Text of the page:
Chemical elements
  Nitrogen
    Isotopes
    Energy
    Nitrogen Cycle
    Production
    Application
    Physical Properties
    Chemical Properties
      Nitrogen Chloride
      Nitrogen Iodide
      Monochloramine
      Nitrosyl Fluoride
      Nitrosyl Chloride
      Nitrosyl Bromide
      Nitryl Fluoride
      Nitryl Chloride
      Di-imide
      Nitramide
      Nitrohydroxylamine
      Hyponitrous acid
      Nitrous Oxide
      Nitric Oxide
      Nitrogen Trioxide
      Nitrogen Tetroxide
      Nitrogen Pentoxide
      Nitroso-nitrogen Trioxide
      Nitrous Acid
      Pernitric Acid
      Sulphur Nitride
      Pentasulphur Dinitride
    Ammonia
    Hydroxylamine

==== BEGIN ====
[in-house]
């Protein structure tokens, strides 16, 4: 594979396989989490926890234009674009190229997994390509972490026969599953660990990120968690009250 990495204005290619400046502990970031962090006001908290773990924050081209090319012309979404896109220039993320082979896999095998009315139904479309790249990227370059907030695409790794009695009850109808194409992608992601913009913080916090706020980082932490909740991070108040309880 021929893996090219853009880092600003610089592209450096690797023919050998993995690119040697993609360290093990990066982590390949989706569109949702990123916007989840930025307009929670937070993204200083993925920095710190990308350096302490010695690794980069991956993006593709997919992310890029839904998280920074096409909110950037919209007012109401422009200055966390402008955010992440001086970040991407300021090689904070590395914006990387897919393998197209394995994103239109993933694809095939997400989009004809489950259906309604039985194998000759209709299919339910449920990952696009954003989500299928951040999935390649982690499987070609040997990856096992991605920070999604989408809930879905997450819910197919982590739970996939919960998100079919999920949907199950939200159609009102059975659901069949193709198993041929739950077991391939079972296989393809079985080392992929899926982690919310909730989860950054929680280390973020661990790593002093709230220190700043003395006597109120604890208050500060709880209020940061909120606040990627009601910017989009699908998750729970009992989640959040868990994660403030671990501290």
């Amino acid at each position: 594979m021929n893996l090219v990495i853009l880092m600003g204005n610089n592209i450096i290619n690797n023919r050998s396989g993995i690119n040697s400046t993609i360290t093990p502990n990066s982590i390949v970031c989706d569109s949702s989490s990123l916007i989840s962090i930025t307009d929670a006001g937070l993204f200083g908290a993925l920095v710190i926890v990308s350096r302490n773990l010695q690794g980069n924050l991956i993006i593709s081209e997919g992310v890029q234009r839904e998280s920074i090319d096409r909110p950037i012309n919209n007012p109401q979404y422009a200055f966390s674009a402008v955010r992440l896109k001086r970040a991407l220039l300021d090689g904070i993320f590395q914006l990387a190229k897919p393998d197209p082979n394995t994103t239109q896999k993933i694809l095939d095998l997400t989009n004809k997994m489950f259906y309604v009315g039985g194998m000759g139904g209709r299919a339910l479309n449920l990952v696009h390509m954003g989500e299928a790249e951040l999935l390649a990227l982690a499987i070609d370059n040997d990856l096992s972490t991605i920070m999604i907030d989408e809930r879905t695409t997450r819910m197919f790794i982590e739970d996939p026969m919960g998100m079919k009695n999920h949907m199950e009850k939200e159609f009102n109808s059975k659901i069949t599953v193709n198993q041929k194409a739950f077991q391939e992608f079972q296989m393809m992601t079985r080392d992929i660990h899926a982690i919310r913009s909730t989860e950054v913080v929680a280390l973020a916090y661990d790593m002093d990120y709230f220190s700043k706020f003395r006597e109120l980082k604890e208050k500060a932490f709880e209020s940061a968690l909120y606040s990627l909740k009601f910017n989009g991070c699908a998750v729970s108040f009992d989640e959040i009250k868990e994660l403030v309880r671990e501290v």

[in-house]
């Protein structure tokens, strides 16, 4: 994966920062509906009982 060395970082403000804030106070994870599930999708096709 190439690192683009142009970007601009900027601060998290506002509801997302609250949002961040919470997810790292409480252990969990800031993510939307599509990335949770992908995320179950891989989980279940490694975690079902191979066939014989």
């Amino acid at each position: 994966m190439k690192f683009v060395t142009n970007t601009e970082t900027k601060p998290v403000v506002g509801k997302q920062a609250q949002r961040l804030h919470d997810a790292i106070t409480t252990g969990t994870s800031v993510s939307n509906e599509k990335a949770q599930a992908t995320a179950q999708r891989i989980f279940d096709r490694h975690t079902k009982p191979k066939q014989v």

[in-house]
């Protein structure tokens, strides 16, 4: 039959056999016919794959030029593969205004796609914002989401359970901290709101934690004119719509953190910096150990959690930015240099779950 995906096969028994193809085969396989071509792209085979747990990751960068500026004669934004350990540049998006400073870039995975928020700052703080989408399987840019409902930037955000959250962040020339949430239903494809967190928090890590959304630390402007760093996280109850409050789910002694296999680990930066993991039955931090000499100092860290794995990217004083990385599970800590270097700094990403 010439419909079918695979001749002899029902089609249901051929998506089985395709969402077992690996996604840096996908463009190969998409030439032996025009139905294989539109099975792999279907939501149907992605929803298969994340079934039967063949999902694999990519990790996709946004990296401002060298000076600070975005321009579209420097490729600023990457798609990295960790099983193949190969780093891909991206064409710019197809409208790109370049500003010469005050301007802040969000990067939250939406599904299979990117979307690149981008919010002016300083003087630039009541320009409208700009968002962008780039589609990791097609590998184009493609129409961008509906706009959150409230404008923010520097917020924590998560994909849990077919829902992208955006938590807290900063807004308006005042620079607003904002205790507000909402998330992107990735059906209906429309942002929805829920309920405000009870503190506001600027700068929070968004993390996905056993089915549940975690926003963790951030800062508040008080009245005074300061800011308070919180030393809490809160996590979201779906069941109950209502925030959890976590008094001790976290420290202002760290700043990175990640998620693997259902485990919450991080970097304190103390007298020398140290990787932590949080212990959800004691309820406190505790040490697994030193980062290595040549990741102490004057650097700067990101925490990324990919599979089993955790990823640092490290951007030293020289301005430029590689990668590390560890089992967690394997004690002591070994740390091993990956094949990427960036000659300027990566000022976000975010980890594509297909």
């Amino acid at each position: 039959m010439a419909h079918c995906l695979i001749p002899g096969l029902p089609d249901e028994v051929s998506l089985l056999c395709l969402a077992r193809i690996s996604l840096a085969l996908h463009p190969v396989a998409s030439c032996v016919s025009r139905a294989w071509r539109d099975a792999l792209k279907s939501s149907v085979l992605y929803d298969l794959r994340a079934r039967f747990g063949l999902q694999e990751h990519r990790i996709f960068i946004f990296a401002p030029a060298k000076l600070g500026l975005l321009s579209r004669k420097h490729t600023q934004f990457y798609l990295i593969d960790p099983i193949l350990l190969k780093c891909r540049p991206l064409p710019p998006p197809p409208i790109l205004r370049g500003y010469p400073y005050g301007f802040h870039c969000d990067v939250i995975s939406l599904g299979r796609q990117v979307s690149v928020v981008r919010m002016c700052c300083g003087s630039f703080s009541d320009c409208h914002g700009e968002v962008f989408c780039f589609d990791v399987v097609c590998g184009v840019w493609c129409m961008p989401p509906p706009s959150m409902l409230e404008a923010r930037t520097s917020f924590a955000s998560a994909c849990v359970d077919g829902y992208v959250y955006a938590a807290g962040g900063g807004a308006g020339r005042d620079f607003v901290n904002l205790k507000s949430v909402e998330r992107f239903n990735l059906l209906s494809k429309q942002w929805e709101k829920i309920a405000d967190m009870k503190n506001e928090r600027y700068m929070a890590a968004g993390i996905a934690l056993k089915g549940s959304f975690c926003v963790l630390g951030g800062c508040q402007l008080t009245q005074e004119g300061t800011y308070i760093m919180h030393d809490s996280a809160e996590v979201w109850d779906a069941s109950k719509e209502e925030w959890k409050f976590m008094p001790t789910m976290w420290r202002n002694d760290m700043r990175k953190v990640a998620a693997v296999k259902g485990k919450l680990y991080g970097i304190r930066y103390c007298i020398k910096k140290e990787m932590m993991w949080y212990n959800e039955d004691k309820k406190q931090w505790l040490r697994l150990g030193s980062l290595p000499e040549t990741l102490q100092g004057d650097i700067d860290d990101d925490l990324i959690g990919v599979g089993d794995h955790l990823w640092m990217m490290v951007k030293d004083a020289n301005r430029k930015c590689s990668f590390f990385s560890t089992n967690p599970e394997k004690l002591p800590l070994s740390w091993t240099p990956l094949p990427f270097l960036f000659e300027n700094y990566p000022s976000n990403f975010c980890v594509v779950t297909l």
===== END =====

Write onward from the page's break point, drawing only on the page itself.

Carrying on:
Hydrazine
    Azoimide
    Nitric Acid

Nitryl Fluoride, NO2F






This compound is obtained by the action of nitric oxide on fluorine at the temperature of liquid air:

4NO + F2 = 2NO2F + N2.

At ordinary temperatures nitryl fluoride is a colourless, pungent- smelling gas, which attacks the mucous membrane. The liquid boils at - 63-5° C., and solidifies at -139° C. to a colourless solid. The vapour density is 2.24 (compared with air=1), which is almost identical with that required by the formula NO2F (2.26).

The gas is very reactive, and attacks many metals and non-metals, such as arsenic, antimony, aluminium, iron, mercury, alkali and alkaline earth metals, phosphorus, boron, and silicon. It has no action on hydrogen, sulphur, or carbon. Water decomposes nitryl fluoride with the quantitative formation of nitric and hydrofluoric acids:

NO2F + H2O = HNO3 + HF.


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